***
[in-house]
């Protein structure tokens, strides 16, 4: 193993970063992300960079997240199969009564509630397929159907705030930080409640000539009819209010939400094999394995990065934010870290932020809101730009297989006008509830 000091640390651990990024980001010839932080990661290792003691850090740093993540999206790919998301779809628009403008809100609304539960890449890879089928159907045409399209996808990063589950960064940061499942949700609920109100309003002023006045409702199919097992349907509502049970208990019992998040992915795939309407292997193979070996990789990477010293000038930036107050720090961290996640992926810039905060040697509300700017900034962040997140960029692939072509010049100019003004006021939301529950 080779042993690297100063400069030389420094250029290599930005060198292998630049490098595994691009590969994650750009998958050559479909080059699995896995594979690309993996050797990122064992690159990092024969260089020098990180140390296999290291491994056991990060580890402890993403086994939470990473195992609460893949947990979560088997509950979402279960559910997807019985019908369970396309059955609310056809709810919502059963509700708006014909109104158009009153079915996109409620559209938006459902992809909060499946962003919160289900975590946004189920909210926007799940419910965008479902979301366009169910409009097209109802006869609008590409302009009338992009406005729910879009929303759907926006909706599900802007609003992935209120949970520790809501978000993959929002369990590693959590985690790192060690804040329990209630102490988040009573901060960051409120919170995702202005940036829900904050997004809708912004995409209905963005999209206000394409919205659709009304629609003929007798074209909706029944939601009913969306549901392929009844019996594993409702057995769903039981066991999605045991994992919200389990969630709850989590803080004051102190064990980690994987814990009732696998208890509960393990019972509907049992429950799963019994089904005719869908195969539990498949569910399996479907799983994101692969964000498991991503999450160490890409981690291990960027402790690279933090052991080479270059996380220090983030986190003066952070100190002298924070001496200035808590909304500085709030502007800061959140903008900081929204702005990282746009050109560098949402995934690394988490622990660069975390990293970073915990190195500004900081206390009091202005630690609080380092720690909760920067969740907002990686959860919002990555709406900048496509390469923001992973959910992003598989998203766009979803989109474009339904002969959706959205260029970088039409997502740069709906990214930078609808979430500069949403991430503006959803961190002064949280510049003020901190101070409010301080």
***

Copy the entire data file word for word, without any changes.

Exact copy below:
[in-house]
């Protein structure tokens, strides 16, 4: 193993970063992300960079997240199969009564509630397929159907705030930080409640000539009819209010939400094999394995990065934010870290932020809101730009297989006008509830 000091640390651990990024980001010839932080990661290792003691850090740093993540999206790919998301779809628009403008809100609304539960890449890879089928159907045409399209996808990063589950960064940061499942949700609920109100309003002023006045409702199919097992349907509502049970208990019992998040992915795939309407292997193979070996990789990477010293000038930036107050720090961290996640992926810039905060040697509300700017900034962040997140960029692939072509010049100019003004006021939301529950 080779042993690297100063400069030389420094250029290599930005060198292998630049490098595994691009590969994650750009998958050559479909080059699995896995594979690309993996050797990122064992690159990092024969260089020098990180140390296999290291491994056991990060580890402890993403086994939470990473195992609460893949947990979560088997509950979402279960559910997807019985019908369970396309059955609310056809709810919502059963509700708006014909109104158009009153079915996109409620559209938006459902992809909060499946962003919160289900975590946004189920909210926007799940419910965008479902979301366009169910409009097209109802006869609008590409302009009338992009406005729910879009929303759907926006909706599900802007609003992935209120949970520790809501978000993959929002369990590693959590985690790192060690804040329990209630102490988040009573901060960051409120919170995702202005940036829900904050997004809708912004995409209905963005999209206000394409919205659709009304629609003929007798074209909706029944939601009913969306549901392929009844019996594993409702057995769903039981066991999605045991994992919200389990969630709850989590803080004051102190064990980690994987814990009732696998208890509960393990019972509907049992429950799963019994089904005719869908195969539990498949569910399996479907799983994101692969964000498991991503999450160490890409981690291990960027402790690279933090052991080479270059996380220090983030986190003066952070100190002298924070001496200035808590909304500085709030502007800061959140903008900081929204702005990282746009050109560098949402995934690394988490622990660069975390990293970073915990190195500004900081206390009091202005630690609080380092720690909760920067969740907002990686959860919002990555709406900048496509390469923001992973959910992003598989998203766009979803989109474009339904002969959706959205260029970088039409997502740069709906990214930078609808979430500069949403991430503006959803961190002064949280510049003020901190101070409010301080």